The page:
In many large threaded applications, synchronizing all of the threads by use of barriers can results in significant wasted processing time. If the application lends itself, loosely synchronous barriers instead of strictly synchronous barriers should be used and can recover lost time.
Simulation of physical processes such as the waves in an ocean or the wake behind a boat, although similar in a number of ways, require different approaches. With current systems designed with many parallel computational units, it is important to take advantage of the range of architectural features. Using HYDRO2D, the performance of the code can be examined and improved by taking advantage of a range of system features.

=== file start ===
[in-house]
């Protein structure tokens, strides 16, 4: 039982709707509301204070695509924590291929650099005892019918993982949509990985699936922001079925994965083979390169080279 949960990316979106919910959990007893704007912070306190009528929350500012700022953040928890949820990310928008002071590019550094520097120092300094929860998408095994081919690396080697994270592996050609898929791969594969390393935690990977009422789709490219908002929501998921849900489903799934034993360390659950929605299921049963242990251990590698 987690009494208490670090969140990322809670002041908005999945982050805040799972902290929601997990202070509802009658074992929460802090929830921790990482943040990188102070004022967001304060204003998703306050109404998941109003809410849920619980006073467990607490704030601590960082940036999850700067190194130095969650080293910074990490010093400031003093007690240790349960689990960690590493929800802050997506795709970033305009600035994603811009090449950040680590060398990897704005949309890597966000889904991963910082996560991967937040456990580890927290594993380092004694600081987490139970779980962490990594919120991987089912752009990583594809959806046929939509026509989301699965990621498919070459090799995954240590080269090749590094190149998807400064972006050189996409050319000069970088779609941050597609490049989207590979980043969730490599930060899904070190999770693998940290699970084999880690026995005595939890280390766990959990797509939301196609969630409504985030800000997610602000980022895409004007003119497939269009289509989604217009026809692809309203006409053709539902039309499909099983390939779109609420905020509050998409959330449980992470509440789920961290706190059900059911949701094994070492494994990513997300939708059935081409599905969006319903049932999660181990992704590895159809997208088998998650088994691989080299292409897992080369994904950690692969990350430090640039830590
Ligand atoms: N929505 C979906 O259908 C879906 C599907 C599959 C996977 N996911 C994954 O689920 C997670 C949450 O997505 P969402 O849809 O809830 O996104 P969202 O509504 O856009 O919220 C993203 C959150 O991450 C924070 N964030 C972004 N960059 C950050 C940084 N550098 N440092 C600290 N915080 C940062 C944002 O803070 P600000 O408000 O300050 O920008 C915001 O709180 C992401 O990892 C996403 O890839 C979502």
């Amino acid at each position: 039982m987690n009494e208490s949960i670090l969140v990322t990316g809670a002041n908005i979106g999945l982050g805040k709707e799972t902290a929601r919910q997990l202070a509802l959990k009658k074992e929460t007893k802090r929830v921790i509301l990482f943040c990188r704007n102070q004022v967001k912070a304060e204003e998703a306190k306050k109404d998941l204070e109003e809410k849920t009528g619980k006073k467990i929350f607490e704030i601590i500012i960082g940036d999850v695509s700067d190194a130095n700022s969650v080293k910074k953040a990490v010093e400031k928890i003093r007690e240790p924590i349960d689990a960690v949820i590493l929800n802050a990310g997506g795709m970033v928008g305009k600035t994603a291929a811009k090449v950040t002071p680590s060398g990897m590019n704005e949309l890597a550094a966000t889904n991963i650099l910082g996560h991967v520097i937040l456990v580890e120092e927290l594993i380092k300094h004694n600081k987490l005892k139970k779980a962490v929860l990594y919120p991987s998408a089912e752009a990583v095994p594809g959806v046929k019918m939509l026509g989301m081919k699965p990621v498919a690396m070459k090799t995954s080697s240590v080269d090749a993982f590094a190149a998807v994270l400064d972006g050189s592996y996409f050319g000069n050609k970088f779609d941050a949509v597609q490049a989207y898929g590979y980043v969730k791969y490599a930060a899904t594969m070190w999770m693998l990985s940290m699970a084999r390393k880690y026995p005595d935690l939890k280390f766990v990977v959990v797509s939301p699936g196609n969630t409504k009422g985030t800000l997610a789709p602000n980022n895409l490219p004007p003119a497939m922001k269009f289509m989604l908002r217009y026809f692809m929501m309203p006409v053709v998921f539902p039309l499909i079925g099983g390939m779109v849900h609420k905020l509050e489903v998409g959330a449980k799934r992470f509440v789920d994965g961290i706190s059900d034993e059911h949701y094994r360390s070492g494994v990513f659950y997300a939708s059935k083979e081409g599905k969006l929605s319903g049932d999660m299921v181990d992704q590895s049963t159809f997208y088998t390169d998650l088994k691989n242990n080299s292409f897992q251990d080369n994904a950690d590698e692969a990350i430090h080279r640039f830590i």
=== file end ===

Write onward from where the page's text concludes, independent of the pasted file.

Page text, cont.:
For about 40 years, developers and users could count on an increase in CPU performance that would make applications run faster. However, with the slowdown in constant clock rate increases being replaced by additional core counts and even more new instructions, rethinking algorithms, their use of the latest APIs, and using the latest compilers has become critical for the next generation of application performance enhancements.
In this video from the 2014 Argonne Training Program on Extreme-Scale Computing, James Reinders presents: Computer Architecture and Structured Parallel Programming. “At ATPESC 2014, we captured 67 hours of lectures in 86 videos of presentations by pioneers and elites in the HPC community on topics ranging from programming techniques and numerical algorithms best suited for leading-edge HPC systems to trends in HPC architectures and software most likely to provide performance portability through the next decade and beyond.”